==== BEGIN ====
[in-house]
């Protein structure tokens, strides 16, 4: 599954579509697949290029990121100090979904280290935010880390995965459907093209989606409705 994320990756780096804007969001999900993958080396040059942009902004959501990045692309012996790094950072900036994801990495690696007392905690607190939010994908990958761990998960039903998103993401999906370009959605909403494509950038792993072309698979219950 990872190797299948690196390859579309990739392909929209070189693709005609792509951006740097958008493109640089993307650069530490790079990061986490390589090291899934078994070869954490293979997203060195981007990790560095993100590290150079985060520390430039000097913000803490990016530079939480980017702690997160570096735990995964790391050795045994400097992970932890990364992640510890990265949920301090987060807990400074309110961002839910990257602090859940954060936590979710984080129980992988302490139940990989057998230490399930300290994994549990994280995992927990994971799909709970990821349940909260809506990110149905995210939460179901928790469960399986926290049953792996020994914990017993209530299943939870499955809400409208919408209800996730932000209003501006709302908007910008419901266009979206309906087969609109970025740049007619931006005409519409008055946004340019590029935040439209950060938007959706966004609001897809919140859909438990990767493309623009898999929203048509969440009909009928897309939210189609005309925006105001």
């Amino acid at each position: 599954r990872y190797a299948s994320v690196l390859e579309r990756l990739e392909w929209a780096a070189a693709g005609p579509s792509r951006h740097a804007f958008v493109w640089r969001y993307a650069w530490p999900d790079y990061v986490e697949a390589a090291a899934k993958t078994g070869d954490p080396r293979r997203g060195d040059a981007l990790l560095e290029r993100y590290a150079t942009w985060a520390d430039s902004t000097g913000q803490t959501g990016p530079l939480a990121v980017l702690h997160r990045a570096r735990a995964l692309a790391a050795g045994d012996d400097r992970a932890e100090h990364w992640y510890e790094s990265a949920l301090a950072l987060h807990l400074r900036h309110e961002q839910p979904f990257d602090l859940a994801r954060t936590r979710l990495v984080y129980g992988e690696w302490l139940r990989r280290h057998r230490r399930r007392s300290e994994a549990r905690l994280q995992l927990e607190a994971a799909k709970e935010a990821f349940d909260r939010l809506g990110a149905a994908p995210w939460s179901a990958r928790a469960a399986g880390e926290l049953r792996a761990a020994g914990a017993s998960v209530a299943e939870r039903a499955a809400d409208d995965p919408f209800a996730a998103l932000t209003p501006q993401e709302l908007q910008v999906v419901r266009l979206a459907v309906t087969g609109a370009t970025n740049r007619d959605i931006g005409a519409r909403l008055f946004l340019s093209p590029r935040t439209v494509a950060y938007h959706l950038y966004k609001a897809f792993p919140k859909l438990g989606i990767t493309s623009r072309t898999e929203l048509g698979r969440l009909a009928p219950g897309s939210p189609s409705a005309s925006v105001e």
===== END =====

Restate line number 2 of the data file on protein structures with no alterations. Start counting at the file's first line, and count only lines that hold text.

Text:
């Protein structure tokens, strides 16, 4: 599954579509697949290029990121100090979904280290935010880390995965459907093209989606409705 994320990756780096804007969001999900993958080396040059942009902004959501990045692309012996790094950072900036994801990495690696007392905690607190939010994908990958761990998960039903998103993401999906370009959605909403494509950038792993072309698979219950 990872190797299948690196390859579309990739392909929209070189693709005609792509951006740097958008493109640089993307650069530490790079990061986490390589090291899934078994070869954490293979997203060195981007990790560095993100590290150079985060520390430039000097913000803490990016530079939480980017702690997160570096735990995964790391050795045994400097992970932890990364992640510890990265949920301090987060807990400074309110961002839910990257602090859940954060936590979710984080129980992988302490139940990989057998230490399930300290994994549990994280995992927990994971799909709970990821349940909260809506990110149905995210939460179901928790469960399986926290049953792996020994914990017993209530299943939870499955809400409208919408209800996730932000209003501006709302908007910008419901266009979206309906087969609109970025740049007619931006005409519409008055946004340019590029935040439209950060938007959706966004609001897809919140859909438990990767493309623009898999929203048509969440009909009928897309939210189609005309925006105001």